reliably identifying people who are at risk for
    the stressor and maladaptive response.

25
  • By epidemiological and laboratory methods, study
    the consequences of that stressor and develop
    hypotheses related to how its negative
    consequences might be reduced or eliminated.
  • Launch and evaluate an experimental preventive
    intervention program based on these hypotheses.

26
  • The nursing model also includes application of
    the nursing process, focusing on the primary
    prevention of maladaptive coping responses
    associated with an identified stressor. It thus
    incorporates the following aspects

27
  • Assessment identifying a stressor that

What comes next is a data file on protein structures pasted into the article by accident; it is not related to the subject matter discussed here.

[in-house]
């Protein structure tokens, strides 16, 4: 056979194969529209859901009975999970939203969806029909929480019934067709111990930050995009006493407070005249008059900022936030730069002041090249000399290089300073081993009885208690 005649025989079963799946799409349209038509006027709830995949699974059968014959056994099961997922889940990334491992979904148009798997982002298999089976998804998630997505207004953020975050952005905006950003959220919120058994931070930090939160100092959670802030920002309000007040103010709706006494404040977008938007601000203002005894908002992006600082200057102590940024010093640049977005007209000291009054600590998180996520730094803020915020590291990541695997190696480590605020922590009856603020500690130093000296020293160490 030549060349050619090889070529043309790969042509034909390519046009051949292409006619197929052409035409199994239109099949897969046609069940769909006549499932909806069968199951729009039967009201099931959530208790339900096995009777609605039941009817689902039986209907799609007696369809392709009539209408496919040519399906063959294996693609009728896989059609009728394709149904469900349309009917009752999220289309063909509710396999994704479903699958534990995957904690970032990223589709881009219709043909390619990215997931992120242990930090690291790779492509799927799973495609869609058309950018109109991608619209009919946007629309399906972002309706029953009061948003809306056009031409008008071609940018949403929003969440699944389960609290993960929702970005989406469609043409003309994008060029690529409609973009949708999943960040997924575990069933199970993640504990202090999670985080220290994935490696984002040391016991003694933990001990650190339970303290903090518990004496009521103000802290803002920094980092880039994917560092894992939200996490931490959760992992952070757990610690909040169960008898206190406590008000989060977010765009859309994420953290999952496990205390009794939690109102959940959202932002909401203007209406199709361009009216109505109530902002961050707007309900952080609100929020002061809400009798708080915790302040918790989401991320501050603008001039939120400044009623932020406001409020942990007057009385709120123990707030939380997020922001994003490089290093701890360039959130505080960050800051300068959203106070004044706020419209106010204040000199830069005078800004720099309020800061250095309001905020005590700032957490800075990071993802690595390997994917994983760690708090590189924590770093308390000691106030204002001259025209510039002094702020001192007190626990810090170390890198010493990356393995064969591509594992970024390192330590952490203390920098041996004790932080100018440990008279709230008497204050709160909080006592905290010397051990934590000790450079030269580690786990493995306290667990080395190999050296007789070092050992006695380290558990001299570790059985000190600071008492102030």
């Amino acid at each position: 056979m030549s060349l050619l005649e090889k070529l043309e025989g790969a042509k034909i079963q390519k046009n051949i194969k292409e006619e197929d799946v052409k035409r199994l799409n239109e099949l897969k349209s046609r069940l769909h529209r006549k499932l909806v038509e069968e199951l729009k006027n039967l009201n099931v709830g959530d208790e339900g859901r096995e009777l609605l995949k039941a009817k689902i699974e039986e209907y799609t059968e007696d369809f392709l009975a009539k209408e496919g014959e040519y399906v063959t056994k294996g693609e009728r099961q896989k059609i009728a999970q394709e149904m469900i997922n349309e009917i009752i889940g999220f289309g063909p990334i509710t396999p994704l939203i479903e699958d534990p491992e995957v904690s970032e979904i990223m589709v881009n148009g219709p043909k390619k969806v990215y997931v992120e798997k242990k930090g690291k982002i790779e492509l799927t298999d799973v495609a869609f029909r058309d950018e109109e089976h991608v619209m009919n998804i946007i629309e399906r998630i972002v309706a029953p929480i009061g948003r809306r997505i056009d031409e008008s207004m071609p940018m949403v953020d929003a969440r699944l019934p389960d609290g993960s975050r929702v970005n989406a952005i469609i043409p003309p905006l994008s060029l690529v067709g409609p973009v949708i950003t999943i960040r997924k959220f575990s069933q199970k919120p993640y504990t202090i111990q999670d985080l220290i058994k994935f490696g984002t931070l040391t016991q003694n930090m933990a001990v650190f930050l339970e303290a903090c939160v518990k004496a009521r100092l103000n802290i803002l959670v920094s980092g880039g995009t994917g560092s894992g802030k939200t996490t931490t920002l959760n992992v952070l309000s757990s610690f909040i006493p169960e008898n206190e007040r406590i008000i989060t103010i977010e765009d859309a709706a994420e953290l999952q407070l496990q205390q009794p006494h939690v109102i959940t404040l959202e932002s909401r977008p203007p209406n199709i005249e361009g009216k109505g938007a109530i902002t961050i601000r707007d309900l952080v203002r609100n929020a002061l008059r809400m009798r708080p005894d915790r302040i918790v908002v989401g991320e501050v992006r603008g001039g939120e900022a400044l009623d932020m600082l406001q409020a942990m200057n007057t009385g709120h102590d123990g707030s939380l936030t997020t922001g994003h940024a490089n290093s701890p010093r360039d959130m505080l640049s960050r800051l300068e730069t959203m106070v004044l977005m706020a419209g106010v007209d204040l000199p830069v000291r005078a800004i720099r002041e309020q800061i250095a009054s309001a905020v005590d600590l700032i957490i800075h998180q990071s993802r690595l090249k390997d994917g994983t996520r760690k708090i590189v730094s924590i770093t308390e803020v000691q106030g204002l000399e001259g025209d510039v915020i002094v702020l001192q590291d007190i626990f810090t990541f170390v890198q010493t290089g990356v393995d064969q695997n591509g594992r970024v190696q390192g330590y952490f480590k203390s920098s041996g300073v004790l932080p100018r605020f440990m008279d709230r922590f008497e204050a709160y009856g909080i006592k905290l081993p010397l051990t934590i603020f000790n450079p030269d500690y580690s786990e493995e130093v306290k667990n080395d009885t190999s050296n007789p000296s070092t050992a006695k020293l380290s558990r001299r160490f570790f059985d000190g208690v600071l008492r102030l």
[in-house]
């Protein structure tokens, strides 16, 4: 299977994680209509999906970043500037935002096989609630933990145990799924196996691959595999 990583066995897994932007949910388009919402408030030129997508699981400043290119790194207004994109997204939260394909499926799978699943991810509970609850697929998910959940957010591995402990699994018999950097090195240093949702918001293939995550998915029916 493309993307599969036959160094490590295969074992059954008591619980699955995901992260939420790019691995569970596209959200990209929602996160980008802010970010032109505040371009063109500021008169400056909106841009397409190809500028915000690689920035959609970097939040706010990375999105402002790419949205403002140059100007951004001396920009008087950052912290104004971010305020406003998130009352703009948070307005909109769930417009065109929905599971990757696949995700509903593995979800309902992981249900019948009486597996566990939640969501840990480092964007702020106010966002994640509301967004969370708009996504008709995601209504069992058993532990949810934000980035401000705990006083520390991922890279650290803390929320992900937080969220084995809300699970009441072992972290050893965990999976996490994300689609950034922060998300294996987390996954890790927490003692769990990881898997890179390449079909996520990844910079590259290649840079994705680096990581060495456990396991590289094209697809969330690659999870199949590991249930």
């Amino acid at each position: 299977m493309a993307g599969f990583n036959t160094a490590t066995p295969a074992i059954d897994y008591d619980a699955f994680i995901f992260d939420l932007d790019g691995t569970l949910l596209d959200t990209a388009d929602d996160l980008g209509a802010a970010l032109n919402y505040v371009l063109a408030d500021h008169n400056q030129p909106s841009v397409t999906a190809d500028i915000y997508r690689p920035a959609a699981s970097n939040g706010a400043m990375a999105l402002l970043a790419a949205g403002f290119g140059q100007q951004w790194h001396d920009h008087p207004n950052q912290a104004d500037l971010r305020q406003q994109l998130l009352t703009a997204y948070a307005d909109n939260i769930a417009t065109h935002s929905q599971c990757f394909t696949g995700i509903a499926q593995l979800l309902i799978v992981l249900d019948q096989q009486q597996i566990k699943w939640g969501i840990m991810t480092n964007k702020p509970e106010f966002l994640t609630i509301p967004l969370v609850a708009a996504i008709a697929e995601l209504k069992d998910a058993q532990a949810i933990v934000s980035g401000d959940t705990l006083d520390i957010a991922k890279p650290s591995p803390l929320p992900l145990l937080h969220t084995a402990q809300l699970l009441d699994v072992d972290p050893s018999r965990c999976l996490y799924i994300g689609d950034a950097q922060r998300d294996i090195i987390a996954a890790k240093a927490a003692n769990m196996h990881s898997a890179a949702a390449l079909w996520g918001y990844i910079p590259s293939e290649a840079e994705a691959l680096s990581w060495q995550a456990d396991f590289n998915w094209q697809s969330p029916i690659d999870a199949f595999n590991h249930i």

precipitates maladaptive responses and a target
    or population group that is vulnerable or at risk
    for it.
  • Planning formulating specific prevention
    strategies and social institutions and situations
    through which the strategies may be applied.
  • Implementation applying selected nursing
    interventions aimed at decreasing maladaptive
    responses to the identified stressor and
    enhancing adaptation.
  • Evaluation determining the effectiveness of the
    nursing interventions with regards to short-and
    long-term outcomes, use of resources, and
    comparison with other prevention strategies.

28
Assessment
  • Risk Factors and Protective Factors.
  • Target Populations.

29
Planning and Implementation
  • Health education
  • Environmental change
  • Social support
  • Stigma reduction

30
Stigma Reduction
  • An important aspect of mental health promotion
    involves activities related to dispelling myths
    and stereotypes associated with vulnerable
    groups, providing knowledge of normal parameters,
    increasing sensitivity to psychosocial factors
    affecting health and illness, and enhancing the
    ability to give sensitive, supportive, and
    humanistic health care.

31